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MAP - Drugnews - Ohio

Media Awareness Project Drug News
  1. US OH: Ohio Ballot Initiatives Lose Steam
    The Vindicator, 12 Jul 2014 - Citizen proponents of various constitutional amendments, law changes, policy proposals and such must place their hopes and dreams on the back burners for another year, with none opting to submit signatures to push issues before voters in November as of this month's deadline. Backers of the Ohio Voters Bill of Rights said they had about 100,000 signatures of the 380,000-plus required to place their constitutional amendment before voters.
  2. US OH: Pot Proponents Miss Signature Goal
    Lima News, 04 Jul 2014 - Amherst-Based ORG Says Flat Funds Killed Ballot Hopes An Amherst-based push to legalize medical marijuana and industrial hemp won't make it to the November ballot. "The good news is we obviously got well over 100,000 signatures," said Amherst Township resident John Pardee, president of the Ohio Rights Group. "It's probably going to end up in the neighborhood of 120,000 when it's all said and done."
  3. US OH: PUB LTE: Drug Testing Will Be Ineffective
    Lima News, 01 Jul 2014 - To the editor: As a 2012 alumnus, I have the upmost respect for the Amherst board of education and administration. I trust that implementing drug testing at Steele High School is being done with the best intentions. Nevertheless, I feel a responsibility to speak up in opposition to this new policy, for several reasons.
  4. US OH: Michigan Man Has High Hopes For Hemp
    The Blade, 29 Jun 2014 - Kevin Spitler runs the Toledo Hemp Center, a Sylvania Avenue storefront that sells products rich in CBD, a chemical found in hemp that's associated with pain relief and muscle relaxation. Kevin Spitler is Toledo's homegrown hemp entrepreneur.
  5. US OH: Marijuana Backers Seek Reforms In Ohio
    The Blade, 29 Jun 2014 - Groups Aim to Legalize Responsible Use -- Medical and Otherwise Rob Ryan isn't shy about the medicine he said has helped him tremendously -- even though it's illegal. After a cancer diagnosis about 10 years ago, Mr. Ryan, now 60, began a regimen of the usual suspects. Chemotherapy and pills led to pain and weight loss. Then he added marijuana to the mix. He said the improvements were undeniable.
  6. US OH: Editorial: Drugged Driving
    The Blade, 19 Jun 2014 - Society is increasingly coming to accept that marijuana has some legitimate medical uses. Though a bill to legalize it is still languishing in the Ohio General Assembly, medical marijuana is now allowed in 22 states, including Michigan, where voters overwhelmingly approved it six years ago. And those who love grass are also pushing for its legalization for recreational use. Colorado has effectively decriminalized pot. Up to a dozen Michigan towns may have largely symbolic proposals to decriminalize marijuana on the ballot this year.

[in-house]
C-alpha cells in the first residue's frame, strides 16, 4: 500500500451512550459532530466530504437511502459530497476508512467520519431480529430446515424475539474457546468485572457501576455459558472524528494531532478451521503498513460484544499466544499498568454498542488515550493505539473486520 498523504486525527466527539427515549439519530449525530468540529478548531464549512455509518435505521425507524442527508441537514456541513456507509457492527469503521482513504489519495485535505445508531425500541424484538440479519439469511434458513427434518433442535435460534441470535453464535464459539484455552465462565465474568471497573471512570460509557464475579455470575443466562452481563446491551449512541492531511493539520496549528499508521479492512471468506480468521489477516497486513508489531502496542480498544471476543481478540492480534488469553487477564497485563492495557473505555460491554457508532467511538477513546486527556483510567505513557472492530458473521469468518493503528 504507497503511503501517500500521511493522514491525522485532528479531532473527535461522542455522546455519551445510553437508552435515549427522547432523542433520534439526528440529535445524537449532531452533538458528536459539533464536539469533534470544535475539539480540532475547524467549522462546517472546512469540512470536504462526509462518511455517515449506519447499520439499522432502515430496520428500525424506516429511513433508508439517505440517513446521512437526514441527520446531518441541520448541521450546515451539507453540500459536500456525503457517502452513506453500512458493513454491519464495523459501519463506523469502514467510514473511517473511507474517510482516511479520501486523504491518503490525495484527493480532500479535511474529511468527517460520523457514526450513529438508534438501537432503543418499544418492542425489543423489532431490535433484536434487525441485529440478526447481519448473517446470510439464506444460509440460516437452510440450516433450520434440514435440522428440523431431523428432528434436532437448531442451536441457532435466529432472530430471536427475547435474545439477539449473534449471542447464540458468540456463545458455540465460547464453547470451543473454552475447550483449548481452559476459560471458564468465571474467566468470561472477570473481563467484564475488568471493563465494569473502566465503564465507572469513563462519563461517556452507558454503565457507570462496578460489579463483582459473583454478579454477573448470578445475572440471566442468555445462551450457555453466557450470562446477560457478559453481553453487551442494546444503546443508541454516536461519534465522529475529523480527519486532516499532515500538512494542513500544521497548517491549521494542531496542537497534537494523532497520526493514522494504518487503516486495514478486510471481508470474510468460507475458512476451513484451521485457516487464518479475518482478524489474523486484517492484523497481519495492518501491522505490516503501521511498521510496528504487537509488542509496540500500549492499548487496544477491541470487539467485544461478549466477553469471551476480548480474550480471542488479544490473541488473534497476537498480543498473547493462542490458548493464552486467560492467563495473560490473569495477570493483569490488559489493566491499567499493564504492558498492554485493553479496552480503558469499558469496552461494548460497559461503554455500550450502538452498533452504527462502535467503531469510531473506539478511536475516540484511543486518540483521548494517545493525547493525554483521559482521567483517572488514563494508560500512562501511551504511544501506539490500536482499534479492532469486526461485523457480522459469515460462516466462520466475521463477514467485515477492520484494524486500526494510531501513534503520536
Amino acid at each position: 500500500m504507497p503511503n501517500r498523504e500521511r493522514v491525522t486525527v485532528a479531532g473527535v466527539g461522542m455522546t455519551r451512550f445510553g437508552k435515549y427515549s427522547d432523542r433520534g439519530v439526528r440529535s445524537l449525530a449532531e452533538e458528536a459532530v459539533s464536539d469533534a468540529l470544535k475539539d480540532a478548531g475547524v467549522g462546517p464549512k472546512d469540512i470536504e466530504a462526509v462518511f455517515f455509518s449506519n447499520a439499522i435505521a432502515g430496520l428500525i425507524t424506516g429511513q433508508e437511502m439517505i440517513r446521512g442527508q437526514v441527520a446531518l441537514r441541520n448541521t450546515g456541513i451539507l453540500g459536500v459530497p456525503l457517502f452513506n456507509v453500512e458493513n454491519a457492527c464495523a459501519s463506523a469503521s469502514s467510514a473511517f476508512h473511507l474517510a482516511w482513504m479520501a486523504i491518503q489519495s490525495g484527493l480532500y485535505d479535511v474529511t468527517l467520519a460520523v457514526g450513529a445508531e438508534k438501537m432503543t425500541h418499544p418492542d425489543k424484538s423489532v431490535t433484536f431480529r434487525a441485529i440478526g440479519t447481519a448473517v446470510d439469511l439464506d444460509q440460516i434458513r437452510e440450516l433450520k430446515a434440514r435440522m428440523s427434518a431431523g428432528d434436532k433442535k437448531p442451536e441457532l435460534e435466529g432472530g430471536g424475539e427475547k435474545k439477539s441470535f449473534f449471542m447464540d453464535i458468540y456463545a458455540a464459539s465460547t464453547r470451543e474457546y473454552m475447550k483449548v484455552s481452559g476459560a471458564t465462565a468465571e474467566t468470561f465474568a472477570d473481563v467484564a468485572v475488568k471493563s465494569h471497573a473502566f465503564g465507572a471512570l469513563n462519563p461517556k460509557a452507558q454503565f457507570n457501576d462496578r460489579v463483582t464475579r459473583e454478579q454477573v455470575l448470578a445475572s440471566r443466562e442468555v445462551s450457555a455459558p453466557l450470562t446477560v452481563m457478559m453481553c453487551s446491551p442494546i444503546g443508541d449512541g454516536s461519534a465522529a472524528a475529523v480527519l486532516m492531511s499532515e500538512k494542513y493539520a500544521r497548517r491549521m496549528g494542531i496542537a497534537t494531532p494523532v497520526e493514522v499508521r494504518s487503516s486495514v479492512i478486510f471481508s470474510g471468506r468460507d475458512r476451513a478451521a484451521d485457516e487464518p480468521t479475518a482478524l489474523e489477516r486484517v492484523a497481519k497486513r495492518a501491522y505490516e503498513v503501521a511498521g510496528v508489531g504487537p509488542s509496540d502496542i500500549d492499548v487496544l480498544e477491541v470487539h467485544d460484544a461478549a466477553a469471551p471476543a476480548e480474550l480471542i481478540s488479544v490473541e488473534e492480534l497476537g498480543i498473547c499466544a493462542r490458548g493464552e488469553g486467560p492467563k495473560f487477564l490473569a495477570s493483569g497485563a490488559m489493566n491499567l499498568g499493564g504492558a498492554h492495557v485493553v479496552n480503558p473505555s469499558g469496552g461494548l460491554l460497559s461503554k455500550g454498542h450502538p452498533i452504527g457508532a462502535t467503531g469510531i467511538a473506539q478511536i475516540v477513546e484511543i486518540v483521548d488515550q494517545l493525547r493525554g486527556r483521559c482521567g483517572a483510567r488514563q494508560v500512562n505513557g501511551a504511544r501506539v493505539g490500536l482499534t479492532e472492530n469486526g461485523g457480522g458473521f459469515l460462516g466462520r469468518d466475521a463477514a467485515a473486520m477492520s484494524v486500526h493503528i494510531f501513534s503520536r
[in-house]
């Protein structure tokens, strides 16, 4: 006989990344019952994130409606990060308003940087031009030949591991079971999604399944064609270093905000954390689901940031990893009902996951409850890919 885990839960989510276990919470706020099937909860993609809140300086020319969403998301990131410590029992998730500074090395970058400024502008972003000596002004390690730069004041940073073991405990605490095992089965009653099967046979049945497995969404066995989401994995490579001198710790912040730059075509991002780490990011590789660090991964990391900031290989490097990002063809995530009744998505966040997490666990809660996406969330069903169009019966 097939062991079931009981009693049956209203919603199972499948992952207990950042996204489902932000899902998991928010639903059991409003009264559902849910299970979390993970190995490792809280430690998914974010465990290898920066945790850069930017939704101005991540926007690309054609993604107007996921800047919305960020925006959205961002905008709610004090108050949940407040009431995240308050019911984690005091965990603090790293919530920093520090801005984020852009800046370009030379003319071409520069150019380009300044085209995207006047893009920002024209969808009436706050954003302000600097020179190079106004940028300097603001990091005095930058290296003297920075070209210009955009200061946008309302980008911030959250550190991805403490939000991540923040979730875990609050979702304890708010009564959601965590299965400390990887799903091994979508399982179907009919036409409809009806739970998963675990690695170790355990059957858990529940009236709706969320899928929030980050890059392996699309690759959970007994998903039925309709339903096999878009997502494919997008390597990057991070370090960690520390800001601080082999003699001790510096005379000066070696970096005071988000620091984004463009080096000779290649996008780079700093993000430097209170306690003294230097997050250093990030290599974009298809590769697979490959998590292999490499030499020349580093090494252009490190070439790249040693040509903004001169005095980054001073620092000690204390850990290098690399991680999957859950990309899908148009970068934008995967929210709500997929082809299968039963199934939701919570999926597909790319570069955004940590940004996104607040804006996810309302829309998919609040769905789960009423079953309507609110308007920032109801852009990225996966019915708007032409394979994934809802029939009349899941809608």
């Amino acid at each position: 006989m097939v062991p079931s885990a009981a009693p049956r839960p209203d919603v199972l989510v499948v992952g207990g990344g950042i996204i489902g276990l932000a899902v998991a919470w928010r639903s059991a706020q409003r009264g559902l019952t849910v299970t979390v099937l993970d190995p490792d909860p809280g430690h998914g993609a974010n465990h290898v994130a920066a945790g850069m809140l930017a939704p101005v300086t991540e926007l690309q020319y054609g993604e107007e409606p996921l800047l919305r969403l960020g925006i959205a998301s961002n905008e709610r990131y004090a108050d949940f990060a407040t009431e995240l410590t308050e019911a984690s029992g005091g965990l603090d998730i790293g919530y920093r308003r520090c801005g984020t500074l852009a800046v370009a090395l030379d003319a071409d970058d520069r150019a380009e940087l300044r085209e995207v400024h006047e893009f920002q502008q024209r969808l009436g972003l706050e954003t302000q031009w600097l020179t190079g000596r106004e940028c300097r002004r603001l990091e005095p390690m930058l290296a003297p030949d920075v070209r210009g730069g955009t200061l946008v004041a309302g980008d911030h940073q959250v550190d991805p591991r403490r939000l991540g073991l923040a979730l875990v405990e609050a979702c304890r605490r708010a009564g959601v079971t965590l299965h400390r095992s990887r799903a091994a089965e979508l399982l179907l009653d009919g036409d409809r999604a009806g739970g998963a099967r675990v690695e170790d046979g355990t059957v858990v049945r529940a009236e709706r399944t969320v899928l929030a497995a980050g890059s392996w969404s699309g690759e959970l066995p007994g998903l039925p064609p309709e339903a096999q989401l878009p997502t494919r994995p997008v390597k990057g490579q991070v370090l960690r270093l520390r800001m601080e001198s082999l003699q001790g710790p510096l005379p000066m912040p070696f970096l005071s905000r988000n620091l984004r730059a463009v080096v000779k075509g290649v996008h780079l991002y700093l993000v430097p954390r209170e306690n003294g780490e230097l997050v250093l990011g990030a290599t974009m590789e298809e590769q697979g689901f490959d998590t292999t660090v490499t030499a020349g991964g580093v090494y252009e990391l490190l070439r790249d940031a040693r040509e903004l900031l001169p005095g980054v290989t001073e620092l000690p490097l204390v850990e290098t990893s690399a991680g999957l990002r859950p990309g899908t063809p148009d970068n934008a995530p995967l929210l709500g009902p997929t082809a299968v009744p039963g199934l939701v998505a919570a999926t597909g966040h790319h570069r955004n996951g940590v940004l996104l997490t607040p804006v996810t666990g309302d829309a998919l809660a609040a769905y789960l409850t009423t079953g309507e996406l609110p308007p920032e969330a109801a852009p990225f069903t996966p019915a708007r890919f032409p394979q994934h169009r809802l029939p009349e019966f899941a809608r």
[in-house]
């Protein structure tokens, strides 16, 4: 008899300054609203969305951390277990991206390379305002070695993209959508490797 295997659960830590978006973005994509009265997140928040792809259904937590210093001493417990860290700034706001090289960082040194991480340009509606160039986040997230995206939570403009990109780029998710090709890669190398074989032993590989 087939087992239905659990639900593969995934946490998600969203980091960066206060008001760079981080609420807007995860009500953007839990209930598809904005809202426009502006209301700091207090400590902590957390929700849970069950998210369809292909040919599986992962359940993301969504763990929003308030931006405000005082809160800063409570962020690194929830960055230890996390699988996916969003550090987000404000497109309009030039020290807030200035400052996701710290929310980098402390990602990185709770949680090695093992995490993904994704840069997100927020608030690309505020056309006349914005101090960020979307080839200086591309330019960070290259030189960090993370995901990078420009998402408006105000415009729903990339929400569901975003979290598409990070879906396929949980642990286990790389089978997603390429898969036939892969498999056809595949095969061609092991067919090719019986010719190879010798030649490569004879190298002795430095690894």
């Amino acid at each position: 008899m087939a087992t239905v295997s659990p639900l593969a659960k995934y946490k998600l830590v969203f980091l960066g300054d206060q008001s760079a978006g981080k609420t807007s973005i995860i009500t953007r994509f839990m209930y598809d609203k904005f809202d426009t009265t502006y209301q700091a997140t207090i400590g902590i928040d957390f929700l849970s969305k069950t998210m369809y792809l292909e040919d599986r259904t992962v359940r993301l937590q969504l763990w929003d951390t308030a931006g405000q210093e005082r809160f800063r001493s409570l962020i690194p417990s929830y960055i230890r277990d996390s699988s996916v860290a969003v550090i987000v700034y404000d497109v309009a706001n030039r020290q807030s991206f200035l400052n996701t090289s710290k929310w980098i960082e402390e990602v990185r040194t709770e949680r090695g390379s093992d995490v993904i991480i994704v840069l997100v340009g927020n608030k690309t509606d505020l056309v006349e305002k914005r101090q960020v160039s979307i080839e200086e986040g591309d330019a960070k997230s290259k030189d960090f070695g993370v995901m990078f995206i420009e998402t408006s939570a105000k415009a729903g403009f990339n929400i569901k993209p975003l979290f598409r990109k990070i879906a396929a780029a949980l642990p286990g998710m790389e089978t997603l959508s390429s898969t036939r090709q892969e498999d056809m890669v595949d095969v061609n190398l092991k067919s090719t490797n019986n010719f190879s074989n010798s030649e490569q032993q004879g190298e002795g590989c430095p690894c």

7. US OH: Toledo Sees Rise In Addicted Babies
    The Blade, 15 Jun 2014 - The opioid and heroin epidemic has eclipsed the crack cocaine problem of the 1980s as a public health crisis and, as a result, the number of babies being born to opiate-addicted mothers is increasing at an alarming rate, including in the Toledo area. Government and health-care officials are struggling with how to manage the care of the drug-dependent babies. Their numbers are increasing each year and the costs of care are skyrocketing and straining the resources of hospitals in some Ohio counties, health officials say.
  8. US OH: Column: Using Names In Deaths Necessary, Agonizing
    Columbus Dispatch, 15 Jun 2014 - About 10 days ago, our crime reporters heard a dispatcher announce on a police scanner that two bodies had been found in an apartment on the Northwest Side. Homicide detectives were on their way. Reports of a body being found are not uncommon, with people dying of natural causes, suicides, accidental drug overdoses and such.
  9. US OH: Proponent: Ohio Backs Medical Pot
    Columbus Dispatch, 13 Jun 2014 - Ethan Nadelmann, the chief architect of marijuana-legalization issues coast-to-coast, paused when asked if voter approval of medical marijuana in Ohio is inevitable. "A good ballot issue will win," he said. "The broader public support is there."




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